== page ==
So if you were under the misconception that the capture flag enables/disables the capture phase of event listener. Then now it should be clear that capture and bubbling phase of an event are always present, the capture flag (true/false) just adds a particular event listener for a particular phase - capture for true and bubble for false.

You should now be able to deduce the output of the first code of the article.

Event Propagation

stopPropagation

Let's say for some reason you want to stop the flow of the event after the grandchild's capture phase. To achieve that you can use the "stopPropagation()" method of the event object. An event object is available as the parameter of an event handler. Now we will just change the event handler for grandchild as follows,

grandchild.addEventListener('click', (event) => {
    console.log("grandchild capture event handler called")
    event.stopPropagation()
}, true)

Because of above change the console will now look like follows when we click on the grandchild box,

    "parent capture event handler called"
    "child capture event handler called"
    "grandchild capture event handler called"

We stopped the propagation of the event after the grandchild's capture event handler. Hence we don't see those statements in the console.

stopImmediatePropagation

Wait, we have another method called 'stopImmediatePropagation()" ? What for ?

We can add multiple event handlers to a particular event of an element. While "stopPropagation()" stops the flow of event, it will still execute all the event handlers for the current element. Don't worry, the following example will help you understand.

Let the grandchild element have three event handlers for capture phase.

grandchild.addEventListener('click', (event) => {
    console.log("first grandchild capture event handler called")
    event.stopPropagation()
}, true)

grandchild.addEventListener('click', (event) => {
    console.log("second grandchild capture event handler called")
    event.stopImmediatePropagation()
}, true)

grandchild.addEventListener('click', (event) => {
    console.log(" third grandchild capture event handler called")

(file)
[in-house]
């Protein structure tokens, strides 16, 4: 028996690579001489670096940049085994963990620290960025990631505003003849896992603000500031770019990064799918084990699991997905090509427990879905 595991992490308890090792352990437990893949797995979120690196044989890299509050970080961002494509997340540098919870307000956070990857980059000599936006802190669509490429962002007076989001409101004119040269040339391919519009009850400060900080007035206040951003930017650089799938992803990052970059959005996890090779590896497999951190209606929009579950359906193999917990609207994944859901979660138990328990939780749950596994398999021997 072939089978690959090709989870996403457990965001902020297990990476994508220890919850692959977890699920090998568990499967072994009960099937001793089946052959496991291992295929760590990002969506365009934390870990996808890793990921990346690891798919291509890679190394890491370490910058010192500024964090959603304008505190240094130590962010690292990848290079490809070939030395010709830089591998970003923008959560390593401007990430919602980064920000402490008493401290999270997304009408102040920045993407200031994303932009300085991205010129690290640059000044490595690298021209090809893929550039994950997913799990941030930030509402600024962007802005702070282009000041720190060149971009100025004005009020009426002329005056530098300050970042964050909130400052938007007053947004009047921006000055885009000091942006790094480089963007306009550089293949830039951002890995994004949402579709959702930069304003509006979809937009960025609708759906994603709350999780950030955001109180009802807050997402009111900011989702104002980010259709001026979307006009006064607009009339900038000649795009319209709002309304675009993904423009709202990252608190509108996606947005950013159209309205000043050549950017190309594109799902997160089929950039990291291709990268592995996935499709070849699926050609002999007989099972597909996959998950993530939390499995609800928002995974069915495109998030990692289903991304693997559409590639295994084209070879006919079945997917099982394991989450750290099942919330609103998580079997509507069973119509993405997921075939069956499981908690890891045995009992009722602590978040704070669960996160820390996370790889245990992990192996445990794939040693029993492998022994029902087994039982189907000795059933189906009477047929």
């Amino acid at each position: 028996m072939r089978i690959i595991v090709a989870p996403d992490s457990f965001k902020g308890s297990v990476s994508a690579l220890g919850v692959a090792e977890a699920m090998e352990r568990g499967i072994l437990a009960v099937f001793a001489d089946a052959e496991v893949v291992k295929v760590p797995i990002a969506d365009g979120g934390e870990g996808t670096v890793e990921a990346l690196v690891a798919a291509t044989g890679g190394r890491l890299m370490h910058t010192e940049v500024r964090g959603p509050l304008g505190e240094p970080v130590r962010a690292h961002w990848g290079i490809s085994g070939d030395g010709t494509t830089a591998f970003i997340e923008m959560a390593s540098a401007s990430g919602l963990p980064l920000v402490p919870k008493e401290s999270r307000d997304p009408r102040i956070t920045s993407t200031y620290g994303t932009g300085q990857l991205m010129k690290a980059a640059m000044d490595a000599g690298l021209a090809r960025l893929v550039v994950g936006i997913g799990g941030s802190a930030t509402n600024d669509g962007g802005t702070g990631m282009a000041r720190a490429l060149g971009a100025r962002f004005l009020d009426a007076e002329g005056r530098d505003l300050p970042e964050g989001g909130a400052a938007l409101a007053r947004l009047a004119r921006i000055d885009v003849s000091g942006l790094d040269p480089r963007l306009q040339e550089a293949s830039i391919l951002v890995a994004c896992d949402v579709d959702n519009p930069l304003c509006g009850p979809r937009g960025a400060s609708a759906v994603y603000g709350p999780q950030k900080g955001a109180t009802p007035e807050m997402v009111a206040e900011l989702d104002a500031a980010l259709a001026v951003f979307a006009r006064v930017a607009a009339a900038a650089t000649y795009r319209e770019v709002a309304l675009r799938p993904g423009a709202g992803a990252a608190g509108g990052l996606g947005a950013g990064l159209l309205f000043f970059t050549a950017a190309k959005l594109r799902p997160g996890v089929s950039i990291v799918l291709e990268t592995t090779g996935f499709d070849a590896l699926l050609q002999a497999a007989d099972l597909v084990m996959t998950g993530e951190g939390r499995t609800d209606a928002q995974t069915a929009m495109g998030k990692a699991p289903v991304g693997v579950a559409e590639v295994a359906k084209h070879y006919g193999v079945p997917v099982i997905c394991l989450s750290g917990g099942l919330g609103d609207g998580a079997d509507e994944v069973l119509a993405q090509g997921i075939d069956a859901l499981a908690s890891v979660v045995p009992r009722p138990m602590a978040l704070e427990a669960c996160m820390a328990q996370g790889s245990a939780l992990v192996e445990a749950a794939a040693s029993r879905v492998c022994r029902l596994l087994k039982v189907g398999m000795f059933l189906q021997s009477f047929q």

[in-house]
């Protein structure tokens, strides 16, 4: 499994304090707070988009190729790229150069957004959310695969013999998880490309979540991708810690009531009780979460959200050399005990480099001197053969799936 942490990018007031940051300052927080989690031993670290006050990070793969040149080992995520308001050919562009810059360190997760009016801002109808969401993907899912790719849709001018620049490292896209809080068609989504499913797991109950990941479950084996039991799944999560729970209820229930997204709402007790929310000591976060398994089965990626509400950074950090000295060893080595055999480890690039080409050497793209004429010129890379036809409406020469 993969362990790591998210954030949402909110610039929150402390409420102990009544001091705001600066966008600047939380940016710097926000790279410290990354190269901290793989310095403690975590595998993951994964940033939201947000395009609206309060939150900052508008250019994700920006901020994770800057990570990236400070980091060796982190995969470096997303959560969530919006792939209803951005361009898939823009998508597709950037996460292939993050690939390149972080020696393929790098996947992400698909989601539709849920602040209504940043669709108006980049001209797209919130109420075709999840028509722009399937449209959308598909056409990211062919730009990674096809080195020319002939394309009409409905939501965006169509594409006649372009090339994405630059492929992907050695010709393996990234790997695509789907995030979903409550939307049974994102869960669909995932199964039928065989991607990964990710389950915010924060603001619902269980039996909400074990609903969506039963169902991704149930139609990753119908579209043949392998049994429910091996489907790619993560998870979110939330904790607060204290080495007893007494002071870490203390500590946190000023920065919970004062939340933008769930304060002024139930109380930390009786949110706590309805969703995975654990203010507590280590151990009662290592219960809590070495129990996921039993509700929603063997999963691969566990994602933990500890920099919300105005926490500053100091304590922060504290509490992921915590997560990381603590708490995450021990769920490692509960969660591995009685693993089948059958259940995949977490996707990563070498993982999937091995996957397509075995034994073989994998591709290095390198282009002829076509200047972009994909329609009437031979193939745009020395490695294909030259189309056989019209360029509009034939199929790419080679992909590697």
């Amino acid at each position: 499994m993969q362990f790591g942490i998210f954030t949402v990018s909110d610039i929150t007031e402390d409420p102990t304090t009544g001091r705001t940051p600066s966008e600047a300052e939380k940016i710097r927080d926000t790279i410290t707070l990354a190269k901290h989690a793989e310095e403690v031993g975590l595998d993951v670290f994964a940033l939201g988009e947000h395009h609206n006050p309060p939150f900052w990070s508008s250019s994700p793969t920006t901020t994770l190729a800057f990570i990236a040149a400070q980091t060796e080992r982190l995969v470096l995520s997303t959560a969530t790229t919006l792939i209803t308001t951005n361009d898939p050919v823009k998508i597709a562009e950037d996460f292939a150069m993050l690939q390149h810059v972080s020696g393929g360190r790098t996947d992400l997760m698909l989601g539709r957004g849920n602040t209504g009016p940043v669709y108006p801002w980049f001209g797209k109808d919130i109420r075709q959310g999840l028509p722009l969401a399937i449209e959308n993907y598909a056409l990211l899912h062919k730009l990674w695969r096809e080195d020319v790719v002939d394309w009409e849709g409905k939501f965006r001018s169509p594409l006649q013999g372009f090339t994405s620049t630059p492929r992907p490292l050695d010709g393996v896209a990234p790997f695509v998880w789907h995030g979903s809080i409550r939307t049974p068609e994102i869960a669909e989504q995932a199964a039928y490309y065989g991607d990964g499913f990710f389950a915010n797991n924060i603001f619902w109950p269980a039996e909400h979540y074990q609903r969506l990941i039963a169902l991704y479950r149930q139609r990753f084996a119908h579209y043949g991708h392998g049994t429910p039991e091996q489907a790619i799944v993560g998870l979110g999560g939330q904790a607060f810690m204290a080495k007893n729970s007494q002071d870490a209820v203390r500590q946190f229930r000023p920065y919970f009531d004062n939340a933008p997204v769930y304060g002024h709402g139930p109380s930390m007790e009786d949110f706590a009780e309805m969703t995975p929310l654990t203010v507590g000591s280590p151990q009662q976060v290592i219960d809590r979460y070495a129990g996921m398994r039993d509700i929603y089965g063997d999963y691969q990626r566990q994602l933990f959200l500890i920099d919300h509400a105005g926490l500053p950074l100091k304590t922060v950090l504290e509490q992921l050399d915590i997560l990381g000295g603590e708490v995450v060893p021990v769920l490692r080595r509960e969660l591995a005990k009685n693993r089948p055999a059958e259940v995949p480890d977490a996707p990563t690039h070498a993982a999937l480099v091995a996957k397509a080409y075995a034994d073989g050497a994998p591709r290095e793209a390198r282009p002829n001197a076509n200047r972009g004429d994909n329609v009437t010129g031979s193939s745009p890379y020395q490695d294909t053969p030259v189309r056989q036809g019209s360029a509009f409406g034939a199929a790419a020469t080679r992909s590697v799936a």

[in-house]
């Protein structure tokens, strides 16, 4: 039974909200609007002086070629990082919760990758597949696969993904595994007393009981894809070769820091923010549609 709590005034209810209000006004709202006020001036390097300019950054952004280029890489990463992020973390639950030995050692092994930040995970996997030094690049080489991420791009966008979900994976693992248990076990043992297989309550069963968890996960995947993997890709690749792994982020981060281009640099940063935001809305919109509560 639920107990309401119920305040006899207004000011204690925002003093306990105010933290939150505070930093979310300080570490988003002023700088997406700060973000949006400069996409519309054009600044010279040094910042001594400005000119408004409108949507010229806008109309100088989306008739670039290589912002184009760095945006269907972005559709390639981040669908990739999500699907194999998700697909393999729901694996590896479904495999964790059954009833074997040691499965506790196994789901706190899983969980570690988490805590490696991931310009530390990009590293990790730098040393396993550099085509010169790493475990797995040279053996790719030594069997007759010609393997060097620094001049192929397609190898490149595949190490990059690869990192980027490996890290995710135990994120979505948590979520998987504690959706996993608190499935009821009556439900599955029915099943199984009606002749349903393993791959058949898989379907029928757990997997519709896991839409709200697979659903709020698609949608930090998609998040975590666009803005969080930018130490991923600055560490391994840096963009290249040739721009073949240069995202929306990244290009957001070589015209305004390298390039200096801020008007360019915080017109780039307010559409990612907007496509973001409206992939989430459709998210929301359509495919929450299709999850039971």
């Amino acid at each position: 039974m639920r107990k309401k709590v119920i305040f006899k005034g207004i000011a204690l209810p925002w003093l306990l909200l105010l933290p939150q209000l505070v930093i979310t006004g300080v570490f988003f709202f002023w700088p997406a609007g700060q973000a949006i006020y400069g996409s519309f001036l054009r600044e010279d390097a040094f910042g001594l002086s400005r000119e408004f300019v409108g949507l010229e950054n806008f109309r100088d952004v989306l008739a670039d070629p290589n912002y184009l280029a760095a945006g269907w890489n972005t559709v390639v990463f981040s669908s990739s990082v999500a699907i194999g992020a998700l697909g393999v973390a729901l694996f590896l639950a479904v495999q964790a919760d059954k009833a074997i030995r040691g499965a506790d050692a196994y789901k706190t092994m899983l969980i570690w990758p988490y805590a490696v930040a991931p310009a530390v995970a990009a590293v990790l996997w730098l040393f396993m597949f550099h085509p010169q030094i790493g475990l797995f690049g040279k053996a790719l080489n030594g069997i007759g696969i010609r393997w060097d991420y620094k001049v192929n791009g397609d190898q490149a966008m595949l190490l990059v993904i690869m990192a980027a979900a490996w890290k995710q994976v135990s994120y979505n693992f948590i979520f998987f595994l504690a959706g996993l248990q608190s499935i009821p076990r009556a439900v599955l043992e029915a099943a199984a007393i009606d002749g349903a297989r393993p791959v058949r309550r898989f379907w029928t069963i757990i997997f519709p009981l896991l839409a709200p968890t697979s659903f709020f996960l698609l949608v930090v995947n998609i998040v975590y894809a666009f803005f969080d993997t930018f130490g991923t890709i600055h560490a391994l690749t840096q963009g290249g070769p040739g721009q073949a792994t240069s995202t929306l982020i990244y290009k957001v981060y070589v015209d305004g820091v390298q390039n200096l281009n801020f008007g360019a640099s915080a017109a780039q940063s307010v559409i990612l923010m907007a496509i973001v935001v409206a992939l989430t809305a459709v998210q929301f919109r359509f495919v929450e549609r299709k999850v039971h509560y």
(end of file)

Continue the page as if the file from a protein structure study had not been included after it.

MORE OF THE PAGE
}, true)

Now even though we call "stopPropagation()" in the first event handler, all the event handlers for current element will still be executed. But the second event handler calls "stopImmediatePropagation()", so any event handler after the current one, will not be executed, even for the current element.

    "parent capture event handler called"
    "child capture event handler called"
    "first grandchild capture event handler called"
    "second grandchild capture event handler called"

Event Delegation

Event delegation is a side effect of event bubbling. In other words, event delegation makes use of the bubbling phase of an event.

Consider the following example where there are 6 paragraph elements and we want to handle the click event on each of the "p" elements.

<div id="root">
    <h1>Avengers</h1>
    <p class="avenger">Iron man</p>
    <p class="avenger">Captain America</p>
    <p class="avenger">Hulk</p>
    <p class="avenger">Thor</p>
    <p class="avenger">Black Widow</p>
    <p class="avenger">Hawkeye</p>
</div>

We want to print the text content of the clicked avenger on console. So that sounds simple, just add click event listener to all the "p" tags. Let's say there are 100 "p" tags. Now with 100 event listeners there might be a chance of memory leak, meaning some event listener might not be removed by garbage collector. Though the browsers are very efficient in cleaning up the unused memory but still we should try to optimize the solution if possible.

We know that the events go through the capturing and bubbling phase. Hence when any "p" will be clicked the event will bubble up to the "div" tag. So why don't we add just one event listener to this "div" tag and if an click event is coming from a "p" tag then handle that event.

const rootDiv = document.querySelector('#root')

const eventHandler = event => {
  if(Array.from(event.target.classList).includes('avenger') && event.target.tagName === "P"){
    console.log(event.target.textContent)
  }
}

rootDiv.addEventListener('click', eventHandler)

Here first we add an event listener for bubble phase of the root div. In the handler function we check for 2 conditions

  1. The target element should have a class named "avenger"
  2. The target element should be a paragraph "p" element

We could have used any one of the above conditions and it would still work, just FYI.

Now whenever a user clicks on any avenger's name, that name will be logged in the console.

That's all about events in Javascript. Thanks for reading.